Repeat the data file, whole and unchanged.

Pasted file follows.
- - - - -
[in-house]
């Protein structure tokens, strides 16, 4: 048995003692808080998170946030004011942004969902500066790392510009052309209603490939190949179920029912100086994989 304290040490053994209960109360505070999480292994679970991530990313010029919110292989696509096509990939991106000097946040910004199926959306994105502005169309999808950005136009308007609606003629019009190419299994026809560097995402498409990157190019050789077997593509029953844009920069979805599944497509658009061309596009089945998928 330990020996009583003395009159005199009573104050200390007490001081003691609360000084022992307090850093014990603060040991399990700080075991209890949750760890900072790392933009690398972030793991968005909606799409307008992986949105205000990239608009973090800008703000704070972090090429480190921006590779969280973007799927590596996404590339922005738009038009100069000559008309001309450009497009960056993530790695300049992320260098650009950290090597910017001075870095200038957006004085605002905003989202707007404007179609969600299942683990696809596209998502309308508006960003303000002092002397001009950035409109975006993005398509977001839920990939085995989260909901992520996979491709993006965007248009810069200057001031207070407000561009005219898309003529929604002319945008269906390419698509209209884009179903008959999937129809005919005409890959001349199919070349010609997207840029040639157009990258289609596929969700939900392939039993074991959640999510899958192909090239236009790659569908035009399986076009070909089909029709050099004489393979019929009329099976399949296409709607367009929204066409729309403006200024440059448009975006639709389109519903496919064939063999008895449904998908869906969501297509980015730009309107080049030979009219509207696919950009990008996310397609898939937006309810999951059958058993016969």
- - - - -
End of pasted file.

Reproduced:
[in-house]
């Protein structure tokens, strides 16, 4: 048995003692808080998170946030004011942004969902500066790392510009052309209603490939190949179920029912100086994989 304290040490053994209960109360505070999480292994679970991530990313010029919110292989696509096509990939991106000097946040910004199926959306994105502005169309999808950005136009308007609606003629019009190419299994026809560097995402498409990157190019050789077997593509029953844009920069979805599944497509658009061309596009089945998928 330990020996009583003395009159005199009573104050200390007490001081003691609360000084022992307090850093014990603060040991399990700080075991209890949750760890900072790392933009690398972030793991968005909606799409307008992986949105205000990239608009973090800008703000704070972090090429480190921006590779969280973007799927590596996404590339922005738009038009100069000559008309001309450009497009960056993530790695300049992320260098650009950290090597910017001075870095200038957006004085605002905003989202707007404007179609969600299942683990696809596209998502309308508006960003303000002092002397001009950035409109975006993005398509977001839920990939085995989260909901992520996979491709993006965007248009810069200057001031207070407000561009005219898309003529929604002319945008269906390419698509209209884009179903008959999937129809005919005409890959001349199919070349010609997207840029040639157009990258289609596929969700939900392939039993074991959640999510899958192909090239236009790659569908035009399986076009070909089909029709050099004489393979019929009329099976399949296409709607367009929204066409729309403006200024440059448009975006639709389109519903496919064939063999008895449904998908869906969501297509980015730009309107080049030979009219509207696919950009990008996310397609898939937006309810999951059958058993016969």